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Downtown Business Not So Good for Good Works

May 28, 2008 Downtown, Local Business, Parking, Retail 15 Comments

The giant ribbon-cutting scissors are barely back in their box and Good Works is pulling the rug on their second location, located on Washington at 9th (Banker’s Lofts). I attended the ribbon cutting on December 13th and I must say it was an exciting time, the ribbon cutting for Flamingo Bowl was later that same day.

Above: Deputy Mayor Barb Geisman, Ald Phyllis Young, the store manager and Jim Cloar from the Downtown Partnership cut the ribbon on December 13th, 2007.

In the Post-Dispatch on the 24th of this month the news of their closing:

In the latest blow to downtown St. Louis, Good Works Inc. will close its home-furnishings store next month due to a lack of new customers.Many of the shoppers who visited the store at 901 Washington Avenue were the same ones who frequented the Good Works store at 6323 Delmar Boulevard in University City, said Chris Dougher, one of the owners. Co-owners Dougher and Rita Navarro plan to expand the store in the Delmar Loop.

“We just aren’t generating new business,” Dougher said of the store on Washington Avenue. “It’s a huge disappointment, but we can’t foresee it changing in the near future.”

The 8,000-square-foot store, which opened in November, was one of the larger retailers to locate downtown in recent years.

The store on Delmar, which sells contemporary furniture and accessories, has been successful since opening at that location about 11 years ago.

The owners decided to open a second store on Washington Avenue because they wanted to be part of the downtown renaissance and thought it would become the next Loop.

However, a soft economy has slowed downtown loft purchases, store openings and retail spending.

On opening day I wrote:

“I wish Good Works the best of luck and hope they do get all the support they need from the city — and some on-street parking out front.”

Just imagine the loop as four traffic lanes and no on-street parking, it would totally kill the vibe that it has. That is what exists in front of the Good Works store on Washington — it is a poor pedestrian & retail environment. To do well they needed lots of customers and the area to the immediate East is a dead zone — so dead the taxi cabs get to use the sidewalk as a taxi stand. The loft crowd just doesn’t walk by this location on the way to get groceries, dinner or drinks. Too few people do walk by. OK, back to parking.

As I’ve written before I think so much of St. Louis is auto centric with too many drive-thrus and surface parking lots measured by the acre. Even downtown it is hard to take pictures without getting a damn parking garage in the image. So how can I be arguing for on-street parking? On-street parking does a number of very beneficial things for an area. First it reduces four traffic lanes down to two — much friendlier. This also helps to slow down the traffic on the street. People parking and getting in/out of their cars & feeding the meter creates activity on the street. And finally having parking in front of the store decreases the perception that downtown has a parking shortage. When someone arrives they may have to park in the next block or two but the fact that someone got to park out front helps give the impression that parking is fairly easy. This is not to say that a few on-street spaces out front would have provided a steady stream of customers but it would have changed the feel of the area for the better. Certainly more Loop-like.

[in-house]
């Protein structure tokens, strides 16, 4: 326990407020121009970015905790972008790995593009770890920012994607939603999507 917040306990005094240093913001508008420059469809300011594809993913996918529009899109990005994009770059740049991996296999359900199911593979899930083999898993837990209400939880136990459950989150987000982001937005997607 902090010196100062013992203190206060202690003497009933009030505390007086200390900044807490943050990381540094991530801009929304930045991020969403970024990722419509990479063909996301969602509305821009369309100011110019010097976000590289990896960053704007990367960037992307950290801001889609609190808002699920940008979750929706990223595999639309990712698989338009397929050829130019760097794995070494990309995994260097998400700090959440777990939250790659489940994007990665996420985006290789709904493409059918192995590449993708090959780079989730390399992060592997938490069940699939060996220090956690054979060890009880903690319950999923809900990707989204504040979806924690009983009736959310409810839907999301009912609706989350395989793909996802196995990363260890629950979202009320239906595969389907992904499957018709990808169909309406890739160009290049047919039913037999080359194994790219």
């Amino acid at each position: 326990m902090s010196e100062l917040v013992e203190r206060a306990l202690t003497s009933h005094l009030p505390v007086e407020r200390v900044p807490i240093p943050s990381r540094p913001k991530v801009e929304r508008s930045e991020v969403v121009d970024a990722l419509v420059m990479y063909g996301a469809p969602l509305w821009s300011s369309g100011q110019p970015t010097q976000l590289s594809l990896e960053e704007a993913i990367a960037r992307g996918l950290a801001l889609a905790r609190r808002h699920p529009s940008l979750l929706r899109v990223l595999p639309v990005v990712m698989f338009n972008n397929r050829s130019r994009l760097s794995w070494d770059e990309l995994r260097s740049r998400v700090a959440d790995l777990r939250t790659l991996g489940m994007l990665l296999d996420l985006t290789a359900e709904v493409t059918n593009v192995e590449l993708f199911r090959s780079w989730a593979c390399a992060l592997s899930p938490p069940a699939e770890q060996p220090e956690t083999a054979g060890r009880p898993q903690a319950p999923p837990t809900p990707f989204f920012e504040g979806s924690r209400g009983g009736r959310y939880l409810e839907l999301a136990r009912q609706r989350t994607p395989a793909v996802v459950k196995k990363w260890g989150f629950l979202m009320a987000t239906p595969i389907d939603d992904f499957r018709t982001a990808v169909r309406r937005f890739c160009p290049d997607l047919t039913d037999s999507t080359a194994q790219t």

Of course they recognize they were basically stealing customers from their Loop location. Not much you can say about that except it takes a lot of marketing to increase a customer base. The Loop didn’t happen overnight and neither will retail downtown. For many places the rents far exceed the number of customers.

This is why we need to take immediate steps to make downtown more pedestrian/retail friendly. On-street parking needs to be added where it doesn’t exist, add street vendors selling hot dogs, toasted ravioli, t-shirts, whatever. Street performers would also be a nice touch. The sidewalks need life to have a good stream of retail customers. If we are not quick to act I can see much of downtown being just a restaurant zone with very little retail.


Currently there are "15 comments" on this Article:

  1. Steve W-S says:

    I was about to comment that furniture shopping isn’t really a “pedestrian” activity, and then I thought about it a little more and realized you got it right yet again… The only reason I knew that Good Works in the loop existed (and subsequently shopped there) was because I walked by it regularly. Dinner at Thai Country Cafe followed by a leisurely stroll to the lion gates on one side of the street and back on the other – stopping in various shops to browse. Perhaps ice cream. Perhaps a few minutes a watching a drum circle or guitar player. Perhaps a gift purchase (or futon cover) at Good Works and a show at the Tivoli